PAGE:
In the beginning of the 60’s, R’ Abba moved to New York. There too, he continued his work in shlichus when he became a dynamic part of FREE, an organization for Soviet Jews. R’ Efraim Wolf heard a most unusual phrase from R’ Chadakov, who was usually a cool and levelheaded person, about this work, “In the United States, R’ Abba Pliskin does a lot in this [strengthening the Judaism of Russian immigrants] and it is a pleasure to see his work.”

On Simchas Torah 5731/1970, the Rebbe appointed rabbis to be balabatim (in charge) over the seventy nations of the world for the purpose of transforming the UN resolutions for the good.

This began Friday night of Chol HaMoed Sukkos when the Rebbe went out to the sukka and said a maamer that began, “Hallelu es Hashem kol Goyim.” After the sicha, the Rebbe explained that since on Sukkos seventy bulls were sacrificed to correspond to the seventy nations, and on Sukkos of that year there was a meeting of the UN, therefore, just as the gentiles convened, so too, Jews had to convene in order to show that they are balabatim over the world.

In light of this, they decided that at the annual gathering of Tzeirei Chabad, which takes place on Chol HaMoed, at least one person from every country would speak and establish how that place should conduct itself. R’ Abba was chosen to represent Australia.

At the Yud-Tes Kislev farbrengen of 5731, the Rebbe asked that they make sure that the listeners to the broadcast of the farbrengen in Australia say l’chaim in a way that it would be heard simultaneously in 770. There were technical problems and the Rebbe suddenly asked, “Where is the balabus over Australia? He should say l’chaim for he was appointed over Australia. Did he forget that he is in charge?”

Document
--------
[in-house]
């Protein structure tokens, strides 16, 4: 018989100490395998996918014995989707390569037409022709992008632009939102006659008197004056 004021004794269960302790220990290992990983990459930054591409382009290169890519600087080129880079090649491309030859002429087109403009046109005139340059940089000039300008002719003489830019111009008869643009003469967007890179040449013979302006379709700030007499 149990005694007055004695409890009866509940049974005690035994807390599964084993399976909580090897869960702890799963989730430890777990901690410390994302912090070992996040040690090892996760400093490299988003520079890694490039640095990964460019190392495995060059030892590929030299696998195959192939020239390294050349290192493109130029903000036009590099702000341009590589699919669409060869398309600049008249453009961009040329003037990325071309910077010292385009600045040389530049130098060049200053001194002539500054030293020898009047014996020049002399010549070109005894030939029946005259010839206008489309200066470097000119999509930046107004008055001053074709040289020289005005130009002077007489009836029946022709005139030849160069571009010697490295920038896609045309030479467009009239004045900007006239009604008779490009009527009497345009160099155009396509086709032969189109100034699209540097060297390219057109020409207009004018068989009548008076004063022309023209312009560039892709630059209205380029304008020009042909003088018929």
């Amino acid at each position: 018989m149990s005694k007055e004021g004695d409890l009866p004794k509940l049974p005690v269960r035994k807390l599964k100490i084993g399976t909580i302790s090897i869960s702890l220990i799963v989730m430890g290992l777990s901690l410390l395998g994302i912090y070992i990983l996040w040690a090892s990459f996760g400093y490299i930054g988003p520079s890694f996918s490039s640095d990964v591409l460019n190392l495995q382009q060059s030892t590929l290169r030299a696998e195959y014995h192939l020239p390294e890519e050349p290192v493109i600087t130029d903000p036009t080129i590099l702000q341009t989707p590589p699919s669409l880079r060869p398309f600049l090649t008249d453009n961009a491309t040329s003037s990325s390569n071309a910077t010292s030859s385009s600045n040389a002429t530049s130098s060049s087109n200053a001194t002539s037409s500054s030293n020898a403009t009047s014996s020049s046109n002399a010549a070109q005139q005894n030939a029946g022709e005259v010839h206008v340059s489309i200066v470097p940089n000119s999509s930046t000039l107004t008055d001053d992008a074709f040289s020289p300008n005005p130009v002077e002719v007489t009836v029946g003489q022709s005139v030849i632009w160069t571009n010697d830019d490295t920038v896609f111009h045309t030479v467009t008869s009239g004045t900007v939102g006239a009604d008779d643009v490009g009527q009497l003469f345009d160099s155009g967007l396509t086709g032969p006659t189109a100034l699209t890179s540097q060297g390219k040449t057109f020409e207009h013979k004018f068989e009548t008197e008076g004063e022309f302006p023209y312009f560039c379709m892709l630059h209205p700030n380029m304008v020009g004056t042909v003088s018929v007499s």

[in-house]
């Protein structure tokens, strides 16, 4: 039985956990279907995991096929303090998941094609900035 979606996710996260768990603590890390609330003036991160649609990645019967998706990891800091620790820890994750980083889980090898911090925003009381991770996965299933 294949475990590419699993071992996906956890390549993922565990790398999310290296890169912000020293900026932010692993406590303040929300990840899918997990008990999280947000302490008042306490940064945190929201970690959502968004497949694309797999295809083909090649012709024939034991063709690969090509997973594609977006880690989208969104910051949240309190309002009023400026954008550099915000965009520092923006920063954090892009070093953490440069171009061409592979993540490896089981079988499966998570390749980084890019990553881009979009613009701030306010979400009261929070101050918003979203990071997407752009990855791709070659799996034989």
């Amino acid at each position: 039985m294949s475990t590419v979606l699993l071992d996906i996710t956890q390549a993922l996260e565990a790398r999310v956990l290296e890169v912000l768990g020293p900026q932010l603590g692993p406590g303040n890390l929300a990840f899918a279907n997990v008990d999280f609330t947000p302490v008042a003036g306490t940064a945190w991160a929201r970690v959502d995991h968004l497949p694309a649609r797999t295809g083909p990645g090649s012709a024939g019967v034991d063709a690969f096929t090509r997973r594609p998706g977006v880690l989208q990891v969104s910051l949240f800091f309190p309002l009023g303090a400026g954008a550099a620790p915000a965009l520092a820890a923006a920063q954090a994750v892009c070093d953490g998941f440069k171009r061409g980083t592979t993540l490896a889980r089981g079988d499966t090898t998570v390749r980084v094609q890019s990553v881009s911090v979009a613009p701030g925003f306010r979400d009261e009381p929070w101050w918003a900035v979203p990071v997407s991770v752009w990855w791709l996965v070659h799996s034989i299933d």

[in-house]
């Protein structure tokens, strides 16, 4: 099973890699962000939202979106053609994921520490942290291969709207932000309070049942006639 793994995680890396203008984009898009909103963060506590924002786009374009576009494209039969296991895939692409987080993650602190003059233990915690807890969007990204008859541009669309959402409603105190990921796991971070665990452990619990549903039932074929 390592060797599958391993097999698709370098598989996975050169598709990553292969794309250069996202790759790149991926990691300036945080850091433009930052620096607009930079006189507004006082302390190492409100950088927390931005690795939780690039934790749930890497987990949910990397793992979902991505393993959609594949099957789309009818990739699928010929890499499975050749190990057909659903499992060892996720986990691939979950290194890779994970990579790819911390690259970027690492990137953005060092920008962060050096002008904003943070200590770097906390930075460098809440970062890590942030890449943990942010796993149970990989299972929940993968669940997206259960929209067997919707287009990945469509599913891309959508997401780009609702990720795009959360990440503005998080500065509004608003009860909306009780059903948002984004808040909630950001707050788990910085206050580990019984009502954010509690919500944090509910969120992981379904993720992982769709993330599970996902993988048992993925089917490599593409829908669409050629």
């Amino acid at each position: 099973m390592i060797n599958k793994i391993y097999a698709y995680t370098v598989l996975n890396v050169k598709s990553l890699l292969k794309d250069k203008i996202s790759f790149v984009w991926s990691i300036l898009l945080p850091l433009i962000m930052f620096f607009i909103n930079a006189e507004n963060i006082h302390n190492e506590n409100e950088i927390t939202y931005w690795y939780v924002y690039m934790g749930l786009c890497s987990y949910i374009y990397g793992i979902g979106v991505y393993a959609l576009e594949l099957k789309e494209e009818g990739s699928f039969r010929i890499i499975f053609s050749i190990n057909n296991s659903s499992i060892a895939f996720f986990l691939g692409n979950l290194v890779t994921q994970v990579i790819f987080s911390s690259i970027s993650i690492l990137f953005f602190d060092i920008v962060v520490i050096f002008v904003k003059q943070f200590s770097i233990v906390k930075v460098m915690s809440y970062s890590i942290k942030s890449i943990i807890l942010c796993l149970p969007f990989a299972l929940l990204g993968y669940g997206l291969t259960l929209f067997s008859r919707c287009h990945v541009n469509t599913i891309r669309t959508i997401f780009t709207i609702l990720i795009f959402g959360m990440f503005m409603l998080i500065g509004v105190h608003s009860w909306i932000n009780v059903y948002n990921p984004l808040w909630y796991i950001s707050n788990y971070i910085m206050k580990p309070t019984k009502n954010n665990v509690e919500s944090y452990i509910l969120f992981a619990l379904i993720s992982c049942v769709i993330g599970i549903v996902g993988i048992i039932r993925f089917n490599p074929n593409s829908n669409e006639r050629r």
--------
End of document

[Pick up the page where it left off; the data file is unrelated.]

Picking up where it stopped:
The Rebbe looked for R’ Abba and said, “R’ Abba, HaRav R’ Abba, Rav Pliskin, where are you hiding?”

R’ Abba passed away on 27 Sivan 5756/1996.



In the years 5715-5724 (1954-1963), the Rebbe would teach a new niggun the night of Simchas Torah, after hakafos, towards morning. He would give mashke to those who committed to increasing their study of Chassidus in the year to come.

In 5724, the Rebbe warned that only those who would actually increase their learning should take, and not like in previous years when people took mashke from the Rebbe and did not actually increase their learning. After this pronouncement, many refrained from taking mashke from the Rebbe.

R’ Abba Pliskin stood near the Rebbe and did not know whether to take mashke or not. Suddenly, the Rebbe said to him, “Don’t you want to take mashke? I have no time; I have to prepare for davening.”

That was at six in the morning and the Rebbe had already begun preparing for davening.


R’ Abba said:

We read the pasuk, “I love you, says Hashem,” but we have not an inkling of an understanding of what this means. Hashem is infinite and His love and chesed are also infinite. What do we understand of infinity?


One of the Chassidim visited R’ Abba when he was in an old age home and R’ Abba wanted to say l’chaim. In order to do so, he needed help to sit up. After they helped him sit up, they wanted to have him lie down again but R’ Abba protested, “So soon? After saying l’chaim you need to be a bit different than before!”


R’ Meir Simcha Chein quoted this from R’ Abba:

Three things must have an effect: mashke, money, and Chassidus. Mashke makes you drunk; money makes you crazy, and Chassidus makes you refined. If one of these doesn’t work, it’s a sign you don’t have enough of it – either you did not drink enough, or you don’t have enough money, or you did not learn enough Chassidus.



At a Chassidishe farbrengen, R’ Abba once said:

Although Chassidim accept the Rebbe’s inyanim with simple faith, sometimes it is also good to understand what the Rebbe says. The Megilla tells us that Mordechai was “favored by most of his brethren.” The question is known, the Megilla comes to tell us of Mordechai’s praise so why does it tell us he was favored by only most of his brethren, as Rashi says, “and not all his brethren?”

Mordechai’s words were on such a high level that not everybody could understand them. The same is true for the Rebbe. There are those who complain and do not understand what the Rebbe wants. This is because the matters are so lofty that they are beyond our comprehension.

Another Rashi that we can explain this way is on the pasuk, “VaYachel Noach.” Rashi says, “He made himself profane.” That is the idea of a Chassidishe farbrengen. When you drink as Noach did, the world sees this as something profane. However, the truth is that this is a lofty matter but it is not grasped within the vessels of worldly intelligence.

Article originally appeared on Beis Moshiach Magazine (http://beismoshiachmagazine.org/).